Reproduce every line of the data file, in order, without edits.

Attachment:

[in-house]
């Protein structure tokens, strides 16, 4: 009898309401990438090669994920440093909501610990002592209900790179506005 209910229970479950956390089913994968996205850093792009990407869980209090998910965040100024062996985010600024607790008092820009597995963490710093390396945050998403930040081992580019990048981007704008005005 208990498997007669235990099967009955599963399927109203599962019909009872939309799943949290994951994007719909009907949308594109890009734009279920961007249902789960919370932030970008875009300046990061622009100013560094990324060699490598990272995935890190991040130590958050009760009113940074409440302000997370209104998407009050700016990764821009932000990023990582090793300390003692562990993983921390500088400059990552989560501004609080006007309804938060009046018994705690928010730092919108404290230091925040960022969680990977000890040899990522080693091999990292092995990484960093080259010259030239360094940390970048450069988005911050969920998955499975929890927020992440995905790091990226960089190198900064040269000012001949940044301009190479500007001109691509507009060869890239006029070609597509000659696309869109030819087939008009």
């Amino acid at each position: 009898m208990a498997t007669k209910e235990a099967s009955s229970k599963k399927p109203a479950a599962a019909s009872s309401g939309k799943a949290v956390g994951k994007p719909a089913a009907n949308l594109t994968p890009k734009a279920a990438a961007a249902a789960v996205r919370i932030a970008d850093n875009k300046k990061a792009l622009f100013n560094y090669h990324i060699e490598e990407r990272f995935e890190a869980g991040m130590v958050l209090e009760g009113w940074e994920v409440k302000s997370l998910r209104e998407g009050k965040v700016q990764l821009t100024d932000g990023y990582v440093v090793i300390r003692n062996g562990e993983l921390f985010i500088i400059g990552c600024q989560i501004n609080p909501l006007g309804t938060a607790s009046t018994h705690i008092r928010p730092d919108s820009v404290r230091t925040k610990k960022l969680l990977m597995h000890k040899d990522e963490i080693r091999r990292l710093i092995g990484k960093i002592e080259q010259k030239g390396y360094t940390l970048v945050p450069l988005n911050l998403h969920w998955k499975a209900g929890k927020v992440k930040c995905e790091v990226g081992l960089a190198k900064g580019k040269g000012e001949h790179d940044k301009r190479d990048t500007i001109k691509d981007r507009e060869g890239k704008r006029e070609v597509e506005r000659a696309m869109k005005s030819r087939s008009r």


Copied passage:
[in-house]
């Protein structure tokens, strides 16, 4: 009898309401990438090669994920440093909501610990002592209900790179506005 209910229970479950956390089913994968996205850093792009990407869980209090998910965040100024062996985010600024607790008092820009597995963490710093390396945050998403930040081992580019990048981007704008005005 208990498997007669235990099967009955599963399927109203599962019909009872939309799943949290994951994007719909009907949308594109890009734009279920961007249902789960919370932030970008875009300046990061622009100013560094990324060699490598990272995935890190991040130590958050009760009113940074409440302000997370209104998407009050700016990764821009932000990023990582090793300390003692562990993983921390500088400059990552989560501004609080006007309804938060009046018994705690928010730092919108404290230091925040960022969680990977000890040899990522080693091999990292092995990484960093080259010259030239360094940390970048450069988005911050969920998955499975929890927020992440995905790091990226960089190198900064040269000012001949940044301009190479500007001109691509507009060869890239006029070609597509000659696309869109030819087939008009």
């Amino acid at each position: 009898m208990a498997t007669k209910e235990a099967s009955s229970k599963k399927p109203a479950a599962a019909s009872s309401g939309k799943a949290v956390g994951k994007p719909a089913a009907n949308l594109t994968p890009k734009a279920a990438a961007a249902a789960v996205r919370i932030a970008d850093n875009k300046k990061a792009l622009f100013n560094y090669h990324i060699e490598e990407r990272f995935e890190a869980g991040m130590v958050l209090e009760g009113w940074e994920v409440k302000s997370l998910r209104e998407g009050k965040v700016q990764l821009t100024d932000g990023y990582v440093v090793i300390r003692n062996g562990e993983l921390f985010i500088i400059g990552c600024q989560i501004n609080p909501l006007g309804t938060a607790s009046t018994h705690i008092r928010p730092d919108s820009v404290r230091t925040k610990k960022l969680l990977m597995h000890k040899d990522e963490i080693r091999r990292l710093i092995g990484k960093i002592e080259q010259k030239g390396y360094t940390l970048v945050p450069l988005n911050l998403h969920w998955k499975a209900g929890k927020v992440k930040c995905e790091v990226g081992l960089a190198k900064g580019k040269g000012e001949h790179d940044k301009r190479d990048t500007i001109k691509d981007r507009e060869g890239k704008r006029e070609v597509e506005r000659a696309m869109k005005s030819r087939s008009r």